The Stack navigator is built off of a navigation stack. As the user goes to a new screen, that screen is added to the top of the navigation stack. If the user clicks the back button, then the current screen is removed from the stack and the user goes to the screen below it. These are harder to see within the Courtside app, but they make up the bulk of our navigation.

Each tab in our main Tab Navigator is a Stack Navigator, which contains all the screens a user can navigate to in that tab. For instance, on the Teams page of our app you can navigate to three types of screens: a screen to add new teams, a screen to view data about an individual team, and a screen to view data about a player.

The video below shows this navigation in action.

As the user navigates through the pages this how the stack looks over time.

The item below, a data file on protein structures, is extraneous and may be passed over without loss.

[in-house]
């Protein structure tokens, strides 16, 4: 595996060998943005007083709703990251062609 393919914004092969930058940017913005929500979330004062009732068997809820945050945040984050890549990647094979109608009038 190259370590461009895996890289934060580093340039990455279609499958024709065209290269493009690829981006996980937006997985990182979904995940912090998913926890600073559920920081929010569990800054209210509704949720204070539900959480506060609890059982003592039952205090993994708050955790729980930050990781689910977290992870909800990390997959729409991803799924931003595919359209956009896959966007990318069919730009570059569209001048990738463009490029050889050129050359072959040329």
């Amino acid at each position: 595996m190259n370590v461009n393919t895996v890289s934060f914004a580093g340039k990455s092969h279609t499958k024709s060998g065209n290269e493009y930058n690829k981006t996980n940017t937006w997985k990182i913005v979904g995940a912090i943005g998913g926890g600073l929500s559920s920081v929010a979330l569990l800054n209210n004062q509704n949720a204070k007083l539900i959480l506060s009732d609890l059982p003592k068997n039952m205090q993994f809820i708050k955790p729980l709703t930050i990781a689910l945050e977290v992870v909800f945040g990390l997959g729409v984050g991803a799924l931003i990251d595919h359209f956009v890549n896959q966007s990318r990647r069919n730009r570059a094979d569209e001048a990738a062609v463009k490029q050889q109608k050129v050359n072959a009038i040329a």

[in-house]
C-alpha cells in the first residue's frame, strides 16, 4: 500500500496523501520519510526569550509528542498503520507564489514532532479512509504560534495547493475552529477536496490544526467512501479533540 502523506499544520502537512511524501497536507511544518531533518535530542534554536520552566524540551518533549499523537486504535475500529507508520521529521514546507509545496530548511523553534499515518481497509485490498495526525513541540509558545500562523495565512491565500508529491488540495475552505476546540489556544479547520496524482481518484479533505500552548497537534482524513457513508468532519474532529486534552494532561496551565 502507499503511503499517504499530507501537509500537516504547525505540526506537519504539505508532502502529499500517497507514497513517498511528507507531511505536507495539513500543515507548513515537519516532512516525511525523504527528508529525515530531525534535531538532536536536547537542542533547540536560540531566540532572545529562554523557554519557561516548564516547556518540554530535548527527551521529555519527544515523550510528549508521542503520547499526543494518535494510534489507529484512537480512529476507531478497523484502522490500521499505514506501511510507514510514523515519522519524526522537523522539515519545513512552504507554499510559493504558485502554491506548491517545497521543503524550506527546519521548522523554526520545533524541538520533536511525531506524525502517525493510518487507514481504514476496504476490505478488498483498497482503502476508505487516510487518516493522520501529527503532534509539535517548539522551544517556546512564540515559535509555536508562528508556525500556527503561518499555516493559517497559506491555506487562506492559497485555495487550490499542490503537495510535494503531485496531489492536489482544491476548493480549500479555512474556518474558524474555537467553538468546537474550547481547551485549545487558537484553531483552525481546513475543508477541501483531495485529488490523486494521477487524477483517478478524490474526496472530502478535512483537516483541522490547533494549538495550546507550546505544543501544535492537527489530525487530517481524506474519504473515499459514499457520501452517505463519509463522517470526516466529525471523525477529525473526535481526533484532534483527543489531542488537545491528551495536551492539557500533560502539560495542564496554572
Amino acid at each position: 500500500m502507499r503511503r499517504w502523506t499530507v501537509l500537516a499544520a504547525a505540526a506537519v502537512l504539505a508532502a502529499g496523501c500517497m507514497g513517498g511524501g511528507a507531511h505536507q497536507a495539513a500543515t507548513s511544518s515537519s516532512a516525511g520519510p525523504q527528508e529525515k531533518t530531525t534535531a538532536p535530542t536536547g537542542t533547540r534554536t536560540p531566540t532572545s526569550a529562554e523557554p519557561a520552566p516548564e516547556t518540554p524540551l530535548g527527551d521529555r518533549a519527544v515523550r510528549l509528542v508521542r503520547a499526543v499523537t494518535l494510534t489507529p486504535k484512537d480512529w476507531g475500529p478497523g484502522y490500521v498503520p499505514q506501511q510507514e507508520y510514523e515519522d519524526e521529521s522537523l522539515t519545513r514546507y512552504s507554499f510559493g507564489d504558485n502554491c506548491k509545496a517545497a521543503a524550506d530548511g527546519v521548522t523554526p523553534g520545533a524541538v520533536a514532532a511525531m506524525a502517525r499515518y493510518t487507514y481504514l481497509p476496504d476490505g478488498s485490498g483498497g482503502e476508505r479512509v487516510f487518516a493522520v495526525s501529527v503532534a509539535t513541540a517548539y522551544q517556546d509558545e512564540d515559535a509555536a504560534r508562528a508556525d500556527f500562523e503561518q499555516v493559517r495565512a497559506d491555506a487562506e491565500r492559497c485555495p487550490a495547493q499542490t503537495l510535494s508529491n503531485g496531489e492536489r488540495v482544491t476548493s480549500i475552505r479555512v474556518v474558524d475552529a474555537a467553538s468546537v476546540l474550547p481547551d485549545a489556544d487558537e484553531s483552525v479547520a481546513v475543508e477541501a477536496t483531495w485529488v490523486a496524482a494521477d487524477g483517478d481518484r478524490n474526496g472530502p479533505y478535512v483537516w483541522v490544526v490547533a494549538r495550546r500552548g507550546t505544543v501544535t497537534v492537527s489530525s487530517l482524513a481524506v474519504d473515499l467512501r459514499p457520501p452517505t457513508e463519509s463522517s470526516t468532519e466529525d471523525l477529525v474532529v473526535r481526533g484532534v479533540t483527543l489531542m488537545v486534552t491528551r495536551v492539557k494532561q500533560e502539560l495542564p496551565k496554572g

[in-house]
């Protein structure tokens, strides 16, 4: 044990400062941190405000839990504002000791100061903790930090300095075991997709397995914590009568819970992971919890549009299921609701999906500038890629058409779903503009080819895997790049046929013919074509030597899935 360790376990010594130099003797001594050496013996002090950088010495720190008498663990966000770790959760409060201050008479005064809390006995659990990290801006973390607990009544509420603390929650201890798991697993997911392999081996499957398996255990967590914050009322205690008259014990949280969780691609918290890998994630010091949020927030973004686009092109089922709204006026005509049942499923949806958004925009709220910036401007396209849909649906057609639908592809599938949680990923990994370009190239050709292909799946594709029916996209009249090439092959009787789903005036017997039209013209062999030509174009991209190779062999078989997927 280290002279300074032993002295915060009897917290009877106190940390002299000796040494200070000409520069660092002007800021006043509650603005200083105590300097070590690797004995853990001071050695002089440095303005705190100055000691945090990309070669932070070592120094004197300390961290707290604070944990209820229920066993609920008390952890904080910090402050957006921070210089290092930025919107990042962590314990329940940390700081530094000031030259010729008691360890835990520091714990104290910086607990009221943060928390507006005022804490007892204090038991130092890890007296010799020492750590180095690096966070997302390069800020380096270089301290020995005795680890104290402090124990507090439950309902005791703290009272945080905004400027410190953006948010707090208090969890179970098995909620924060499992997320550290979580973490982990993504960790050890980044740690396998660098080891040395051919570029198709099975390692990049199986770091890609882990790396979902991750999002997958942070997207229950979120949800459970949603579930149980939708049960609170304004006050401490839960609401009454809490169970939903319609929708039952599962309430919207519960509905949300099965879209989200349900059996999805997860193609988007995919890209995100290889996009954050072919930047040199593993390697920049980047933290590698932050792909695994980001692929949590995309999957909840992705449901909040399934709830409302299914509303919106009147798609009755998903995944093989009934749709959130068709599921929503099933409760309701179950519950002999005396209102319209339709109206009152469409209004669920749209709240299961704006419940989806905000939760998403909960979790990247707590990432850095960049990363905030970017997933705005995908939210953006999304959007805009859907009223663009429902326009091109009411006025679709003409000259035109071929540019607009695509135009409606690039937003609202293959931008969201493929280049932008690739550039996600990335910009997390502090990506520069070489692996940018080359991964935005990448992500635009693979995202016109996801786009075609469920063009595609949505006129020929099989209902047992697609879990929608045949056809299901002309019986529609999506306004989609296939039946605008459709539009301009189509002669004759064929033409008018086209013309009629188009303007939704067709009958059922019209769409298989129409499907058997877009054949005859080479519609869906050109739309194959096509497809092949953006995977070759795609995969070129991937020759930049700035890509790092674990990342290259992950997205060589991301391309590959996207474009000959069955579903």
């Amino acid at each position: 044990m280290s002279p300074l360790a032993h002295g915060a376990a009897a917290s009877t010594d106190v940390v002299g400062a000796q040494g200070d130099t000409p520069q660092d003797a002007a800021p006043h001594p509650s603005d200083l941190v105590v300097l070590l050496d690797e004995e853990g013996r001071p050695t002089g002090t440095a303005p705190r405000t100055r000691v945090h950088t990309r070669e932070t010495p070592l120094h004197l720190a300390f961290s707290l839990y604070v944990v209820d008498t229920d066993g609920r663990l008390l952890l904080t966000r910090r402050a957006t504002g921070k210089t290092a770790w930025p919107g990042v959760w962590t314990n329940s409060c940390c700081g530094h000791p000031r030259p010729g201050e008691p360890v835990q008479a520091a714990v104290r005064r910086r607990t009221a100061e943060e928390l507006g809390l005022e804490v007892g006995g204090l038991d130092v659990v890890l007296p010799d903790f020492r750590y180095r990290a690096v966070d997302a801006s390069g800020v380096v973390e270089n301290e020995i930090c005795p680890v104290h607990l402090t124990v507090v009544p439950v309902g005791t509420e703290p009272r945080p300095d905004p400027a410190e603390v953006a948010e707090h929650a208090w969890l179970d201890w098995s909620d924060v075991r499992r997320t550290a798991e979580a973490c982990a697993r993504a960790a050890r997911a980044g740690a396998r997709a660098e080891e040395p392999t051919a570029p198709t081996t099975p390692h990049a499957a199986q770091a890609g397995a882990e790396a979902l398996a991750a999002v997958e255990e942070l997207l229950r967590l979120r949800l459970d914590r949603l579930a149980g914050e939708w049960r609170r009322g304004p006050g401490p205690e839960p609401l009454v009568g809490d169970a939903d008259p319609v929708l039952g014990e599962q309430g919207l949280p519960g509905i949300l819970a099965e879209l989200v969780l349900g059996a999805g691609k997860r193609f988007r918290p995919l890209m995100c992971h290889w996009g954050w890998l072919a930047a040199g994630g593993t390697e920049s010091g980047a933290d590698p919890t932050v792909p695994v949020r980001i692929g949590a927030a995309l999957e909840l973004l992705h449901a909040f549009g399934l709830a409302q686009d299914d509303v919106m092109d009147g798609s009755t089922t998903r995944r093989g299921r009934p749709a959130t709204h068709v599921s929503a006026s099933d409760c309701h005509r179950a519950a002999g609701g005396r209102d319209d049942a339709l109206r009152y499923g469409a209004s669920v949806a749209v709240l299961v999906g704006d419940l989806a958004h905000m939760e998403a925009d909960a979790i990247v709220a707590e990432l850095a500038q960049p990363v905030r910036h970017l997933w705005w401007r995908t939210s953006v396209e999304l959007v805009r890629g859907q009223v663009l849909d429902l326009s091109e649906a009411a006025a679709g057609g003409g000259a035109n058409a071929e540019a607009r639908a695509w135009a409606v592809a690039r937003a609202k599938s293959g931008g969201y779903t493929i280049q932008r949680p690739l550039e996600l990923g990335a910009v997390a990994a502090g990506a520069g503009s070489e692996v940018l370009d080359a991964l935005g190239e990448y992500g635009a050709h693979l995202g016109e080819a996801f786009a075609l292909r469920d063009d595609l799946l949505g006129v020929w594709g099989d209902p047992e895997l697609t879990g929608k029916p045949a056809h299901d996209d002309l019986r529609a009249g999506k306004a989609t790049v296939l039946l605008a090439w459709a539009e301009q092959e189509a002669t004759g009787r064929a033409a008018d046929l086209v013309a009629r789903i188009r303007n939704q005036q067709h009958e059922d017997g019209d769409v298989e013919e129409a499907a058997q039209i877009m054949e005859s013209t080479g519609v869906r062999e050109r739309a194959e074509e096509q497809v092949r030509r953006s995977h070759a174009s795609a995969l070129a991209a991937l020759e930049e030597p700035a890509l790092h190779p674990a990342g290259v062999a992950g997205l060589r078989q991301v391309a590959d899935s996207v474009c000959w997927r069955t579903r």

1. Team Dashboard
  2. Team Dashboard > Add Team
  3. Team Dashboard
  4. Team Dashboard > Atlanta Hawks
  5. Team Dashboard > Atlanta Hawks > Dejounte Murray
  6. Team Dashboard > Atlanta Hawks
  7. Team Dashboard

Below you can see the code required to create the teams stack as well as the types that are needed.

export type RosterNavigatorParamList = {
    Dashboard: undefined;
    Team: { team: Team };
    Selection: undefined;
    Player: { player: Player; team: Team };

export type TeamNavigationProp =
const Stack = createNativeStackNavigator<TeamNavigatorParamList>();

export const TeamsStack = () => {
    return (
            screenOptions={{ headerShown: false }}
            <Stack.Screen name="Dashboard" component={RostersScreen} />
            <Stack.Screen name="Selection" component={TeamSelectionScreen} />
            <Stack.Screen name="Team" component={TeamScreen} />
            <Stack.Screen name="Player" component={PlayerScreen} />

Drawer Navigator

A drawer navigator features a sidebar that the user can open, which shows the different places the user can navigate to.

A diagram of a drawer navigator

A diagram of a drawer navigator